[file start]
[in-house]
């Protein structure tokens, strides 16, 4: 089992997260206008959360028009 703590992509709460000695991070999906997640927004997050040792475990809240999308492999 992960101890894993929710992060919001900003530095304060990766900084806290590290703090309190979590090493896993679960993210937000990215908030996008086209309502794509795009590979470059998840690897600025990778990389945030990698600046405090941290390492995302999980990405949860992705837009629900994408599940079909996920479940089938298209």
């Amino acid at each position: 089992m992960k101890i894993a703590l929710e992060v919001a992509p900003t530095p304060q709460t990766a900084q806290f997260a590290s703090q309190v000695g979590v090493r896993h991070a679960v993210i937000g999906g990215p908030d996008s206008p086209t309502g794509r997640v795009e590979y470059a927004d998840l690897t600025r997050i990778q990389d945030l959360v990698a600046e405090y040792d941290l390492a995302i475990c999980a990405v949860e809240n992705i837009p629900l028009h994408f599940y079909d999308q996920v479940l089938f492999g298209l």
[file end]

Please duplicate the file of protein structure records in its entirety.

[in-house]
């Protein structure tokens, strides 16, 4: 089992997260206008959360028009 703590992509709460000695991070999906997640927004997050040792475990809240999308492999 992960101890894993929710992060919001900003530095304060990766900084806290590290703090309190979590090493896993679960993210937000990215908030996008086209309502794509795009590979470059998840690897600025990778990389945030990698600046405090941290390492995302999980990405949860992705837009629900994408599940079909996920479940089938298209």
């Amino acid at each position: 089992m992960k101890i894993a703590l929710e992060v919001a992509p900003t530095p304060q709460t990766a900084q806290f997260a590290s703090q309190v000695g979590v090493r896993h991070a679960v993210i937000g999906g990215p908030d996008s206008p086209t309502g794509r997640v795009e590979y470059a927004d998840l690897t600025r997050i990778q990389d945030l959360v990698a600046e405090y040792d941290l390492a995302i475990c999980a990405v949860e809240n992705i837009p629900l028009h994408f599940y079909d999308q996920v479940l089938f492999g298209l």